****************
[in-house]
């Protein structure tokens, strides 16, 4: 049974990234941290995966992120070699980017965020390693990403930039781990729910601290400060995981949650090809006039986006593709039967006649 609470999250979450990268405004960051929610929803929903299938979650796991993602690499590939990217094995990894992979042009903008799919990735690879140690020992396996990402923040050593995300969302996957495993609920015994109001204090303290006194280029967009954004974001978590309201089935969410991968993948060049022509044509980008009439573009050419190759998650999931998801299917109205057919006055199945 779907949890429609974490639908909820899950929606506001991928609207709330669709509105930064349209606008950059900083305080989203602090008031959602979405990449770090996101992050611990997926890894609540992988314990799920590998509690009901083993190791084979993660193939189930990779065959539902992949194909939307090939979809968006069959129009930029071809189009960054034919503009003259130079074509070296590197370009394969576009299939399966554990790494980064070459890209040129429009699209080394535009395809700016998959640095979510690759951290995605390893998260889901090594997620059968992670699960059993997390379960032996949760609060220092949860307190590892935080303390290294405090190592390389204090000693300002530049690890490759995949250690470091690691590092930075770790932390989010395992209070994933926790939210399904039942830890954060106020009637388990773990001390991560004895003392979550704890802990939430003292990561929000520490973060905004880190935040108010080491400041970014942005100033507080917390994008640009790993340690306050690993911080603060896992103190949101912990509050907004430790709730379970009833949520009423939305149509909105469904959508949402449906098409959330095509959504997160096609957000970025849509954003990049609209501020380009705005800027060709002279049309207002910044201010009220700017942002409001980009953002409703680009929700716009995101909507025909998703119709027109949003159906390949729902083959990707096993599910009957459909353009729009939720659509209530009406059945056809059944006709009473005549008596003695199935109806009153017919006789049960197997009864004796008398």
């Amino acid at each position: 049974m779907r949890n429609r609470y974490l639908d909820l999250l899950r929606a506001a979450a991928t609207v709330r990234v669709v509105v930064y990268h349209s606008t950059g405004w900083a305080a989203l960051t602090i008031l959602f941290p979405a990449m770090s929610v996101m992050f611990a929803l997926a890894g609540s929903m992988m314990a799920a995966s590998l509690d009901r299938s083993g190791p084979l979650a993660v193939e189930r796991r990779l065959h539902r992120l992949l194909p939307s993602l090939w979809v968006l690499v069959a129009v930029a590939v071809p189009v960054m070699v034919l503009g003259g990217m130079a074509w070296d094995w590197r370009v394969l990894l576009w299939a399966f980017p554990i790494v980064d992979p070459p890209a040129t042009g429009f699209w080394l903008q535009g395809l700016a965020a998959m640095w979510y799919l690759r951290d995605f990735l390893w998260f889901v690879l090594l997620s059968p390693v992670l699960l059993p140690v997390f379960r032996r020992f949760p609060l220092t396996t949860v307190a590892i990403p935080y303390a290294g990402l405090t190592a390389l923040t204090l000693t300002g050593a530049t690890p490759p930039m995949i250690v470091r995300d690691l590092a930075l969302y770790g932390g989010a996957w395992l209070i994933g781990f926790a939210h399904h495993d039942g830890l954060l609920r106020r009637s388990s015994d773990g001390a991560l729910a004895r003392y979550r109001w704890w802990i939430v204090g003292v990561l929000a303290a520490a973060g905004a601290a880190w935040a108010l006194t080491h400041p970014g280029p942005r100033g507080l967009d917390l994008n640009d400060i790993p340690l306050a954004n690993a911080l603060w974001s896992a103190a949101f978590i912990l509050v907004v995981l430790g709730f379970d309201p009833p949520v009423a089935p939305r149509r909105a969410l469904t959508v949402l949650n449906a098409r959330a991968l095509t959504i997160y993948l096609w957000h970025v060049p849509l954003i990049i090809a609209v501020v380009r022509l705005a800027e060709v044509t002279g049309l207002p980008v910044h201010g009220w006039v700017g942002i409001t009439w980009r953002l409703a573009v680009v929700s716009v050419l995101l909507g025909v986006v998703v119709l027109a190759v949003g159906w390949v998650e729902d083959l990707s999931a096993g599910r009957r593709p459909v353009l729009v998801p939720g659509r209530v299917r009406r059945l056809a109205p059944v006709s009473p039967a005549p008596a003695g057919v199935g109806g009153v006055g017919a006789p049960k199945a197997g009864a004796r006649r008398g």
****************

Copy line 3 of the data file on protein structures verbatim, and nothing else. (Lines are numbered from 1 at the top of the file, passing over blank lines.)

């Amino acid at each position: 049974m779907r949890n429609r609470y974490l639908d909820l999250l899950r929606a506001a979450a991928t609207v709330r990234v669709v509105v930064y990268h349209s606008t950059g405004w900083a305080a989203l960051t602090i008031l959602f941290p979405a990449m770090s929610v996101m992050f611990a929803l997926a890894g609540s929903m992988m314990a799920a995966s590998l509690d009901r299938s083993g190791p084979l979650a993660v193939e189930r796991r990779l065959h539902r992120l992949l194909p939307s993602l090939w979809v968006l690499v069959a129009v930029a590939v071809p189009v960054m070699v034919l503009g003259g990217m130079a074509w070296d094995w590197r370009v394969l990894l576009w299939a399966f980017p554990i790494v980064d992979p070459p890209a040129t042009g429009f699209w080394l903008q535009g395809l700016a965020a998959m640095w979510y799919l690759r951290d995605f990735l390893w998260f889901v690879l090594l997620s059968p390693v992670l699960l059993p140690v997390f379960r032996r020992f949760p609060l220092t396996t949860v307190a590892i990403p935080y303390a290294g990402l405090t190592a390389l923040t204090l000693t300002g050593a530049t690890p490759p930039m995949i250690v470091r995300d690691l590092a930075l969302y770790g932390g989010a996957w395992l209070i994933g781990f926790a939210h399904h495993d039942g830890l954060l609920r106020r009637s388990s015994d773990g001390a991560l729910a004895r003392y979550r109001w704890w802990i939430v204090g003292v990561l929000a303290a520490a973060g905004a601290a880190w935040a108010l006194t080491h400041p970014g280029p942005r100033g507080l967009d917390l994008n640009d400060i790993p340690l306050a954004n690993a911080l603060w974001s896992a103190a949101f978590i912990l509050v907004v995981l430790g709730f379970d309201p009833p949520v009423a089935p939305r149509r909105a969410l469904t959508v949402l949650n449906a098409r959330a991968l095509t959504i997160y993948l096609w957000h970025v060049p849509l954003i990049i090809a609209v501020v380009r022509l705005a800027e060709v044509t002279g049309l207002p980008v910044h201010g009220w006039v700017g942002i409001t009439w980009r953002l409703a573009v680009v929700s716009v050419l995101l909507g025909v986006v998703v119709l027109a190759v949003g159906w390949v998650e729902d083959l990707s999931a096993g599910r009957r593709p459909v353009l729009v998801p939720g659509r209530v299917r009406r059945l056809a109205p059944v006709s009473p039967a005549p008596a003695g057919v199935g109806g009153v006055g017919a006789p049960k199945a197997g009864a004796r006649r008398g």